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Pushchairs and prams are sure to be one of the first purchases for new parents. You shouldn’t rush to buy the equipment though, as you want to ensure they are safe enough to carry your baby.

Baby nursery specialists Babythingz has everything you need to know to ensure your little one is always safe and secure when they are placed inside a pushchair or pram:

Standards to look out for

First things first, it is important that you always look to ensure that a pushchair has a reference to a safety standard.

This is usually seen by spotting either the code BS 7409 or the mark BSEN 1888:2003 somewhere on the equipment — often found on a label placed around the frame or the seat covering.

The marks in question showcase that the items, whether new or used, comply with either British Standard/European Standard 1888: 2012 or British Standard/European Standard EN 1888:2003.

Flammability requirements

As part of the Furniture and Furnishings (Fire) (Safety) Regulations 1988, it is now law that every upholstered pram and pushchair complies with stringent flammability requirements. Again, this is the case whether the equipment is sold as new or second hand.

Therefore, carry out a check of the item to ensure it contains a permanent label with the words ‘CARELESSNESS CAUSES FIRE’ present.

Your legal rights

As well as all prams and pushchairs being required to comply with the aforementioned safety standards and flammability requirements, there are a number of statutory rights afforded to you, the customer.

Here’s a look at some of the main legal rights for you to be aware of:

  • The trader of the pram or pushchair must have the right to supply it to you. In other words, that have to own the equipment in order to sell it to you in the first place.
  • The pram or pushchair should be as described, with all claimed features present.
  • The pram or pushchair has to be of satisfactory quality. When considering if this is the case, look at all of these elements:
  • The description
  • The condition
  • The appearance
  • The finish
  • The level of safety
  • The durability
  • The price
  • The fact that it should be free of all minor defects
  • If you are provided with a sample of the pram or pushchair, the one sold to you must match the sample.
  • Likewise, if you are provided with a model of the pram or pushchair, the one supplied to you must match that model.
  • If you have requested that a pram or pushchair fits a particular purpose, then the trader needs to ensure your needs are met.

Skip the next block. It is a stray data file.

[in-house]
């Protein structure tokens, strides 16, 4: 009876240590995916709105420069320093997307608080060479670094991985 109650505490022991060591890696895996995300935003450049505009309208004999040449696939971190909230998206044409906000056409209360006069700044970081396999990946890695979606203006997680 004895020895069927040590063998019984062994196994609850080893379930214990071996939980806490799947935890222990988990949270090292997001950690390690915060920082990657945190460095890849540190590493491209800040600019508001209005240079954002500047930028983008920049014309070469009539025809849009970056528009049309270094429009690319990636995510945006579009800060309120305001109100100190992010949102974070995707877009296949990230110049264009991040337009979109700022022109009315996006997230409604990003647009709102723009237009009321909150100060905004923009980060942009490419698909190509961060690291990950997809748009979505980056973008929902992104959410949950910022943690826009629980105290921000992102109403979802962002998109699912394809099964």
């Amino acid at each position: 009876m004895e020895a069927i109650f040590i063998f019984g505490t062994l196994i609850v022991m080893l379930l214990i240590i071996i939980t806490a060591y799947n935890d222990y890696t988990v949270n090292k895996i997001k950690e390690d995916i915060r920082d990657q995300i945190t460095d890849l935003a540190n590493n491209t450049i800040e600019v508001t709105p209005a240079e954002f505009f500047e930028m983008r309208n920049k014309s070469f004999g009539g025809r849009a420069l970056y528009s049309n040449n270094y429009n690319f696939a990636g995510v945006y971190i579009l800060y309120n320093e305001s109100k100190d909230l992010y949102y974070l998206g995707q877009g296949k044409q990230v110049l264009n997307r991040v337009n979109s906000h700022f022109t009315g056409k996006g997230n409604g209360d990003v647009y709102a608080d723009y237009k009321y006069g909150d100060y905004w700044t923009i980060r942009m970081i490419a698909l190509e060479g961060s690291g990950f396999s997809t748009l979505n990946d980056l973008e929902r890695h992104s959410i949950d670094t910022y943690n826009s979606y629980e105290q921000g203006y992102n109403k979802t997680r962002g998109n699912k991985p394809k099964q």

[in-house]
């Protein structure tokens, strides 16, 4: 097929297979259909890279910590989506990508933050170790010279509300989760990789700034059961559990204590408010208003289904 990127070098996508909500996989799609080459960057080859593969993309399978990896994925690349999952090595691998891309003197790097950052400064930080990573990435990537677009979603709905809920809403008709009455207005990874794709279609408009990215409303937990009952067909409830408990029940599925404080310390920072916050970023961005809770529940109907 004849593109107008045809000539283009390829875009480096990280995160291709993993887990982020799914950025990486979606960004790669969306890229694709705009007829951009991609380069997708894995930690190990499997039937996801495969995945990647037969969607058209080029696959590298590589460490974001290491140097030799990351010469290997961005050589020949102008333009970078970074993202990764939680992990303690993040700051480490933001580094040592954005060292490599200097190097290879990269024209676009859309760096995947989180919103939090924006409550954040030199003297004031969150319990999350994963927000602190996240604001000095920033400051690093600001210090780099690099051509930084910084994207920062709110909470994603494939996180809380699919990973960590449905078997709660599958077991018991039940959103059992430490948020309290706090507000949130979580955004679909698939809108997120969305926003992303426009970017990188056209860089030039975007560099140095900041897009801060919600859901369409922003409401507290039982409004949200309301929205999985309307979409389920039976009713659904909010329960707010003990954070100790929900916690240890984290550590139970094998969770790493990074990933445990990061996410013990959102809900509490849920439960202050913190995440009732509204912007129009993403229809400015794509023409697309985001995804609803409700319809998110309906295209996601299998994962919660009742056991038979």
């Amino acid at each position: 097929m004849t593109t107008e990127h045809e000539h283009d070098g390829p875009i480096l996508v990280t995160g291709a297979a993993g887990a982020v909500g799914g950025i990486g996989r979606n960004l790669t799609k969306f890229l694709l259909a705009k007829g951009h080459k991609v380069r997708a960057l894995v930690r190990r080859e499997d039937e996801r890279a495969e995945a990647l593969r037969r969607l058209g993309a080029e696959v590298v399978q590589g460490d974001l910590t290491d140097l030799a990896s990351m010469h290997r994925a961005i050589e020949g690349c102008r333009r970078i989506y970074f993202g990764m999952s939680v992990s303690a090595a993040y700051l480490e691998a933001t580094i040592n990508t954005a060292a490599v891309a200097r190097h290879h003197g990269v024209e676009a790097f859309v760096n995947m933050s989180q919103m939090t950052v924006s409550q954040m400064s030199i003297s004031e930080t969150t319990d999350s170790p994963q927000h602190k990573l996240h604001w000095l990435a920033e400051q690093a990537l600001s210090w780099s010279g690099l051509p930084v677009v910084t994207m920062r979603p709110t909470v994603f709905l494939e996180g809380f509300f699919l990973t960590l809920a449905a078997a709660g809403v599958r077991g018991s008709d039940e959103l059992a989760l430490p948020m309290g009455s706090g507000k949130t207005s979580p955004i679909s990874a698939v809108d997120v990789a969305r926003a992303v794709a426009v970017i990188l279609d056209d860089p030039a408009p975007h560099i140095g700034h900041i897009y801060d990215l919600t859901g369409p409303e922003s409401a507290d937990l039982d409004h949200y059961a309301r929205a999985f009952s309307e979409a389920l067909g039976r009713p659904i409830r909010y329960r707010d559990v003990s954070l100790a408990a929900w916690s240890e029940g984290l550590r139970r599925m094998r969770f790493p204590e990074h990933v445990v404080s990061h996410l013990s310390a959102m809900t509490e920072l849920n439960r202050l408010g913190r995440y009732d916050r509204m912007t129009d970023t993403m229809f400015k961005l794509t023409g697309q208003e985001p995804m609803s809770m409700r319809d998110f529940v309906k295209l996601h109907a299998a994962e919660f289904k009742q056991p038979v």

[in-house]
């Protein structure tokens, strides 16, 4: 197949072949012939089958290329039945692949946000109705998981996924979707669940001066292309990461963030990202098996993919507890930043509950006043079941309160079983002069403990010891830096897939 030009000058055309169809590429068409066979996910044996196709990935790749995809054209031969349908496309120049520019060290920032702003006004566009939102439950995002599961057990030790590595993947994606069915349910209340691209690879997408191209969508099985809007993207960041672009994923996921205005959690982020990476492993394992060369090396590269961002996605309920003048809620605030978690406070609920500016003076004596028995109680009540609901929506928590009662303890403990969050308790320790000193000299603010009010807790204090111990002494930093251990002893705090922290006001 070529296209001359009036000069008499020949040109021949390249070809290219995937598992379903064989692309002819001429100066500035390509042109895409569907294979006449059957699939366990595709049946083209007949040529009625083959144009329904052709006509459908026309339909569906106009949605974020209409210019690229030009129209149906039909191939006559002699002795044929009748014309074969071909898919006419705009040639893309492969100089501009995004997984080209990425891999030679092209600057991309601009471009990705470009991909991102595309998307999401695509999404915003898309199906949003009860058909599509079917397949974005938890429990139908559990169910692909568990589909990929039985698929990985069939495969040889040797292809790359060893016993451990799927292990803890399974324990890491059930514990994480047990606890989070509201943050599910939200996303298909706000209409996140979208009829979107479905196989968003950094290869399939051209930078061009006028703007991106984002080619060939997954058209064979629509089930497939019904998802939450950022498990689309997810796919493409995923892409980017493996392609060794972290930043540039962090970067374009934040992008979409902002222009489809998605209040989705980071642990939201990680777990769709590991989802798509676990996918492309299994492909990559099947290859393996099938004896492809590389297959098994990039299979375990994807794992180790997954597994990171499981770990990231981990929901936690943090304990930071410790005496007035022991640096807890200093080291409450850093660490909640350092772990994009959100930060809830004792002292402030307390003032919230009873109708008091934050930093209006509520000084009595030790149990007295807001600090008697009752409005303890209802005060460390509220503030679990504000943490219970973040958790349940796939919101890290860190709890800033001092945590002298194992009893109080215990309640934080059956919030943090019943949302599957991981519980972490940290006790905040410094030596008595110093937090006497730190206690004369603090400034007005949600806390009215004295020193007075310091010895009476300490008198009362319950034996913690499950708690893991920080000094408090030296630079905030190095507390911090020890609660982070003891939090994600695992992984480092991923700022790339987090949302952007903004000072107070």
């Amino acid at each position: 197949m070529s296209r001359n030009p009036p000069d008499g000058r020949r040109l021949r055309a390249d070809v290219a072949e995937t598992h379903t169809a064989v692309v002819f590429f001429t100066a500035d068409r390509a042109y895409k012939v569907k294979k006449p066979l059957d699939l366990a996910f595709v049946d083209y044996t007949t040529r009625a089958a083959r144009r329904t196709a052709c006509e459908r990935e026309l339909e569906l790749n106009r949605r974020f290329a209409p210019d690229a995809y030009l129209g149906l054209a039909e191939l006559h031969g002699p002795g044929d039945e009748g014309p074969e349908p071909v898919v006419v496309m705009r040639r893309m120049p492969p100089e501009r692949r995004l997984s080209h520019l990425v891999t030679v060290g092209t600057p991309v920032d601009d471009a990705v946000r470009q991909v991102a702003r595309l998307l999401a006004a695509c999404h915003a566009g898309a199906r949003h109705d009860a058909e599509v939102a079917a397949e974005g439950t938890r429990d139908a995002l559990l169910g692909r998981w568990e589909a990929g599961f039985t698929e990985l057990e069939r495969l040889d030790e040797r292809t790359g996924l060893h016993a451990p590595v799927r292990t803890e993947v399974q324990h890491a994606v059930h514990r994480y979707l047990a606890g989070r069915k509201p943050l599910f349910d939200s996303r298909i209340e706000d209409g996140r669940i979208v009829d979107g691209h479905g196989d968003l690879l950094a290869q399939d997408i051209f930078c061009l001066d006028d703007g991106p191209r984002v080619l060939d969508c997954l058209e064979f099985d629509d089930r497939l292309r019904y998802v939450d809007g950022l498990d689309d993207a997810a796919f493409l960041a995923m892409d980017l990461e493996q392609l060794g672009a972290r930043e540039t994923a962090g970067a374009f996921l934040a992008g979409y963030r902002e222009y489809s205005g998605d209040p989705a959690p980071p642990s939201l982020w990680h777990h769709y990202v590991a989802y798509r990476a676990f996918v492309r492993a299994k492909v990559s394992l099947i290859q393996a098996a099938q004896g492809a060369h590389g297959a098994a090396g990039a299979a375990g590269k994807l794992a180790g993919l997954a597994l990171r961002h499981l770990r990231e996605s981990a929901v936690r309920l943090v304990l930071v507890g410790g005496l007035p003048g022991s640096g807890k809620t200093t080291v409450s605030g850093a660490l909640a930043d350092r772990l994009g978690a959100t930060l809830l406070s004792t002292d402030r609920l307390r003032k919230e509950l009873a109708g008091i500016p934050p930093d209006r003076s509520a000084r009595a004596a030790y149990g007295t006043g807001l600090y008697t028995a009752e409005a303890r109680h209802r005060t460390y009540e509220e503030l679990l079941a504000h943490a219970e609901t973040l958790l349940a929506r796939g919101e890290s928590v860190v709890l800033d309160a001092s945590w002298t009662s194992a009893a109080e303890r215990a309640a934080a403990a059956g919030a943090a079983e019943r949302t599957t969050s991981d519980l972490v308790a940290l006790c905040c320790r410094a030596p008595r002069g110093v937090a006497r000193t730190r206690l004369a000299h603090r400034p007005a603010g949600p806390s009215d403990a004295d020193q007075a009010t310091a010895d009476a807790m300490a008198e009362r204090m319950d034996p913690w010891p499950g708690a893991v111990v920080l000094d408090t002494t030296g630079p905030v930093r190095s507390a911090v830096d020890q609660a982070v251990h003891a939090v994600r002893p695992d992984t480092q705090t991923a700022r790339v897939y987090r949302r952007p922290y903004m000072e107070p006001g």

All of your statutory rights can be found in the Consumer Rights Act 2015. However, please be aware that it fails to entitle you to anything if one of the following applies:

  • You knew of any faults before you made a purchase.
  • A fault was so obvious that it would have been reasonable that it would have been noticed on examination ahead of purchase.
  • Any of the damage was caused by you.
  • A mistake was made by you when making the purchase; for instance, if you ordered the wrong colour.
  • You have simply changed your mind about the pram or pushchair that you’ve purchased.

Aspects to check

In order to ensure a pram or pushchair perfectly meets your requirements, work through this checklist and only make a purchase if all aspects have been ticked off:

  1. The brakes
  • Are they easy to apply?
  • Do they engage properly when applied?
  • Do they securely hold the pram or pushchair in place, even when applied on a hill, or when the under-storage compartment is filled with bags?
  • Do they work both forwards and backwards?
  1. The safety harness
  • Does the harness fit easily and securely over a baby’s shoulders?
  • Does the harness fit easily and securely around a baby’s waist?
  • Does the harness fit easily and securely between a baby’s legs?
  • Do the buckles of the harness easily clip together and then come back apart?
  • Are there any tears in the straps of the harness?
  1. The wheels
  • Are the wheels securely fitted to the equipment?
  • Do they show any signs of damage?
  • Is there any evidence of heavy wear on the edges of the wheels?
  1. Injury prevention
  • Is there anywhere that a baby’s fingers can get caught inside, such as open-ended tubes or around closing mechanisms?
  • Are there any sharp edges present on the equipment?
  • Is the equipment’s frame bent anywhere?
  • Is the fabric torn at any point?

Follow all of the above tips and you should find a pram or pushchair that not only looks the part but is incredibly safe for your baby to be inside when you are taking them out and about.

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